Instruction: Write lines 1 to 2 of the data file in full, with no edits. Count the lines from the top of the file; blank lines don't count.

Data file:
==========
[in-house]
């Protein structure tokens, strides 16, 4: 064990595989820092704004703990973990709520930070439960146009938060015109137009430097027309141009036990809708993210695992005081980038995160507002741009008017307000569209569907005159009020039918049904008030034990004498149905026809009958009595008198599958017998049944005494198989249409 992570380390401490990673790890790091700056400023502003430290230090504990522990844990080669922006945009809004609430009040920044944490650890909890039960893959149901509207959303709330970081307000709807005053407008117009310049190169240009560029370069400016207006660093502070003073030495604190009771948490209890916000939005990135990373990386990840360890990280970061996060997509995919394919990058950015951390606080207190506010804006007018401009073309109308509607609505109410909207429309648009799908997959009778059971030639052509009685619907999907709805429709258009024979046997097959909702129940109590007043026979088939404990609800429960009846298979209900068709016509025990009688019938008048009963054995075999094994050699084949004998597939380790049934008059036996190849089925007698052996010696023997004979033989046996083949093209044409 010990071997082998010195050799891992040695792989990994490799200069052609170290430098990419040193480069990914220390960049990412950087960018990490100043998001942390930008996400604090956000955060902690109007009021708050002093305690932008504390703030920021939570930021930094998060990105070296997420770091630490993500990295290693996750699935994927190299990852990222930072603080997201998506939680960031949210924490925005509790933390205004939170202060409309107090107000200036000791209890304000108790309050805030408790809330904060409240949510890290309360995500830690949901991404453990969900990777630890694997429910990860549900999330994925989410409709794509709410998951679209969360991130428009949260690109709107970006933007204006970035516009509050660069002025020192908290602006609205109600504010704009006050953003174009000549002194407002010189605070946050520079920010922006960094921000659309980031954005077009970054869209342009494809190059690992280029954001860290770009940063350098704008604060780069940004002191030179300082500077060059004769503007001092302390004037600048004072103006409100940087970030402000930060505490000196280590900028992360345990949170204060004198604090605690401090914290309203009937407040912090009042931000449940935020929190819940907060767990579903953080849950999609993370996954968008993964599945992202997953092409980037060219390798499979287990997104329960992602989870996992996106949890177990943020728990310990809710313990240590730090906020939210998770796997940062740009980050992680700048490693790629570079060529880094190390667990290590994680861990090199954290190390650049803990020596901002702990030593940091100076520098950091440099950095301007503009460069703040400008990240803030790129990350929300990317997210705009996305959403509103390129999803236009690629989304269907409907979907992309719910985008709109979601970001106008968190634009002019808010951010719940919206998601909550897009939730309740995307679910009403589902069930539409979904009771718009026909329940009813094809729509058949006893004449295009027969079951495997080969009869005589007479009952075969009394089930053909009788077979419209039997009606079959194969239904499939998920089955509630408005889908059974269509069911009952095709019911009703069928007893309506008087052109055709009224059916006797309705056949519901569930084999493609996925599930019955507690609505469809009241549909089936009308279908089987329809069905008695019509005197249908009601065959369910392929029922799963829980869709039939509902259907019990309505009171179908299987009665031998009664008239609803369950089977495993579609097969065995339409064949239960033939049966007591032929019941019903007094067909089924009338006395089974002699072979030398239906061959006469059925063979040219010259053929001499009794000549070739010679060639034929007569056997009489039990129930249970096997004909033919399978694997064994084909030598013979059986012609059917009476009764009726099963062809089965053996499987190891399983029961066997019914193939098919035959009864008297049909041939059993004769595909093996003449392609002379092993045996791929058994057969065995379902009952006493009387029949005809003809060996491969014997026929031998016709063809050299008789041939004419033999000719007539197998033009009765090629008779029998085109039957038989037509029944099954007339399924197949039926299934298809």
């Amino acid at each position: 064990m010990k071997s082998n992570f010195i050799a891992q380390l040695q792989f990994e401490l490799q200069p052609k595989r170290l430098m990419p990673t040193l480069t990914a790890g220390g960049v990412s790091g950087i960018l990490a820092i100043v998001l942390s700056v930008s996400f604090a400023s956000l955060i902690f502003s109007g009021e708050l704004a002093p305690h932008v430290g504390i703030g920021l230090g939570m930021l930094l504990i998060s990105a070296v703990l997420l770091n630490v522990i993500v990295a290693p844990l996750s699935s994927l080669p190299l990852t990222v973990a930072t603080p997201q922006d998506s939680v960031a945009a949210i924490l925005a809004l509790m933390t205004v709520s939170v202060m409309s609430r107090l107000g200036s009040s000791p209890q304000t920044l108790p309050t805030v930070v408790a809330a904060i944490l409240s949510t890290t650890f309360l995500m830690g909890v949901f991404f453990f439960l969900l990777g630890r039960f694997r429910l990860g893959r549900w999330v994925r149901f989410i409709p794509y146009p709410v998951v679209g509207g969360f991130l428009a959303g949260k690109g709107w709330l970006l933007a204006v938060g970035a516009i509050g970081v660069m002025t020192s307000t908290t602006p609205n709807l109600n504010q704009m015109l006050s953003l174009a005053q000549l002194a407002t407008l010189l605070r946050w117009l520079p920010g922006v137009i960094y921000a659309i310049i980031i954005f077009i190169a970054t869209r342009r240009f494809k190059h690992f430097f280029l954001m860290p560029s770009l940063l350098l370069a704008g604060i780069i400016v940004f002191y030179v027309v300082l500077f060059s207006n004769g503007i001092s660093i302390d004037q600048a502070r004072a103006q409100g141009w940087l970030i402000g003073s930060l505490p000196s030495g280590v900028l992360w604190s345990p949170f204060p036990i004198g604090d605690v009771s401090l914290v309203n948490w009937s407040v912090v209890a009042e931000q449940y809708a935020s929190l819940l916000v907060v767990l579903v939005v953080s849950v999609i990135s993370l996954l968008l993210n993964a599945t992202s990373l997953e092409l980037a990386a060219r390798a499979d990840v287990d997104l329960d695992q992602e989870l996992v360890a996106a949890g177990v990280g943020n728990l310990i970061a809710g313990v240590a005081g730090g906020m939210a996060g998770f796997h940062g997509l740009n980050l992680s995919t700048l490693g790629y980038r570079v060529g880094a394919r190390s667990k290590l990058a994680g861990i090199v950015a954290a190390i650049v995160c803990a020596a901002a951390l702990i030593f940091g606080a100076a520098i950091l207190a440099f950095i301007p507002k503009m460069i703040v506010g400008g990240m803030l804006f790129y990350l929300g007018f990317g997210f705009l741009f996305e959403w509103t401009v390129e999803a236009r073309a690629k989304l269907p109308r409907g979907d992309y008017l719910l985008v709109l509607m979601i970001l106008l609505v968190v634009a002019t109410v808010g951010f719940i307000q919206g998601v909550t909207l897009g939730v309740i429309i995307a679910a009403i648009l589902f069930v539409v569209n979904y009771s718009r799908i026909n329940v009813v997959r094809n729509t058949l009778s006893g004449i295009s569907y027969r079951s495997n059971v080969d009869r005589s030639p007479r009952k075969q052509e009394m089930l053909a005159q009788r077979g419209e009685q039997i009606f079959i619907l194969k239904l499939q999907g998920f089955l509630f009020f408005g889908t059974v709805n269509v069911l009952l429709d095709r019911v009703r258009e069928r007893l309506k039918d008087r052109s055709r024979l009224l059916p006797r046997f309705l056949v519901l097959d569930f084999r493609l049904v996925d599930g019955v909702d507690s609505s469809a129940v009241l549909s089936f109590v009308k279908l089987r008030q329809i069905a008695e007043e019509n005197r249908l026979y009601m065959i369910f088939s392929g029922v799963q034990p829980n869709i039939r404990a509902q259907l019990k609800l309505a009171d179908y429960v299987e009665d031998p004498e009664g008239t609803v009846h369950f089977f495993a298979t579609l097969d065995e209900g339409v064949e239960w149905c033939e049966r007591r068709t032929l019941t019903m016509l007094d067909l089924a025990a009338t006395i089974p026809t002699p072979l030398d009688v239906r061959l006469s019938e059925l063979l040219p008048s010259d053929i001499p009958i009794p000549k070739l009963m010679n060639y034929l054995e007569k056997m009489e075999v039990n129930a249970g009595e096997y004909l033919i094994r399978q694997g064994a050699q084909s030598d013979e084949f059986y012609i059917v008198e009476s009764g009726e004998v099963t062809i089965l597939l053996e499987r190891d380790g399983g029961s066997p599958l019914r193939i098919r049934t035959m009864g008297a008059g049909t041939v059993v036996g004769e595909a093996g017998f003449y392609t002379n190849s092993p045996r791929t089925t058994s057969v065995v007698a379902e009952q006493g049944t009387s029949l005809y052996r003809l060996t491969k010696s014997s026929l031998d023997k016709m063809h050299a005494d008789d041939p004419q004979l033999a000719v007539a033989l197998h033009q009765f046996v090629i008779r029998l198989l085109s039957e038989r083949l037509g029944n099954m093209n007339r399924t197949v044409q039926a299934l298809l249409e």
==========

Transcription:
[in-house]
């Protein structure tokens, strides 16, 4: 064990595989820092704004703990973990709520930070439960146009938060015109137009430097027309141009036990809708993210695992005081980038995160507002741009008017307000569209569907005159009020039918049904008030034990004498149905026809009958009595008198599958017998049944005494198989249409 992570380390401490990673790890790091700056400023502003430290230090504990522990844990080669922006945009809004609430009040920044944490650890909890039960893959149901509207959303709330970081307000709807005053407008117009310049190169240009560029370069400016207006660093502070003073030495604190009771948490209890916000939005990135990373990386990840360890990280970061996060997509995919394919990058950015951390606080207190506010804006007018401009073309109308509607609505109410909207429309648009799908997959009778059971030639052509009685619907999907709805429709258009024979046997097959909702129940109590007043026979088939404990609800429960009846298979209900068709016509025990009688019938008048009963054995075999094994050699084949004998597939380790049934008059036996190849089925007698052996010696023997004979033989046996083949093209044409 010990071997082998010195050799891992040695792989990994490799200069052609170290430098990419040193480069990914220390960049990412950087960018990490100043998001942390930008996400604090956000955060902690109007009021708050002093305690932008504390703030920021939570930021930094998060990105070296997420770091630490993500990295290693996750699935994927190299990852990222930072603080997201998506939680960031949210924490925005509790933390205004939170202060409309107090107000200036000791209890304000108790309050805030408790809330904060409240949510890290309360995500830690949901991404453990969900990777630890694997429910990860549900999330994925989410409709794509709410998951679209969360991130428009949260690109709107970006933007204006970035516009509050660069002025020192908290602006609205109600504010704009006050953003174009000549002194407002010189605070946050520079920010922006960094921000659309980031954005077009970054869209342009494809190059690992280029954001860290770009940063350098704008604060780069940004002191030179300082500077060059004769503007001092302390004037600048004072103006409100940087970030402000930060505490000196280590900028992360345990949170204060004198604090605690401090914290309203009937407040912090009042931000449940935020929190819940907060767990579903953080849950999609993370996954968008993964599945992202997953092409980037060219390798499979287990997104329960992602989870996992996106949890177990943020728990310990809710313990240590730090906020939210998770796997940062740009980050992680700048490693790629570079060529880094190390667990290590994680861990090199954290190390650049803990020596901002702990030593940091100076520098950091440099950095301007503009460069703040400008990240803030790129990350929300990317997210705009996305959403509103390129999803236009690629989304269907409907979907992309719910985008709109979601970001106008968190634009002019808010951010719940919206998601909550897009939730309740995307679910009403589902069930539409979904009771718009026909329940009813094809729509058949006893004449295009027969079951495997080969009869005589007479009952075969009394089930053909009788077979419209039997009606079959194969239904499939998920089955509630408005889908059974269509069911009952095709019911009703069928007893309506008087052109055709009224059916006797309705056949519901569930084999493609996925599930019955507690609505469809009241549909089936009308279908089987329809069905008695019509005197249908009601065959369910392929029922799963829980869709039939509902259907019990309505009171179908299987009665031998009664008239609803369950089977495993579609097969065995339409064949239960033939049966007591032929019941019903007094067909089924009338006395089974002699072979030398239906061959006469059925063979040219010259053929001499009794000549070739010679060639034929007569056997009489039990129930249970096997004909033919399978694997064994084909030598013979059986012609059917009476009764009726099963062809089965053996499987190891399983029961066997019914193939098919035959009864008297049909041939059993004769595909093996003449392609002379092993045996791929058994057969065995379902009952006493009387029949005809003809060996491969014997026929031998016709063809050299008789041939004419033999000719007539197998033009009765090629008779029998085109039957038989037509029944099954007339399924197949039926299934298809």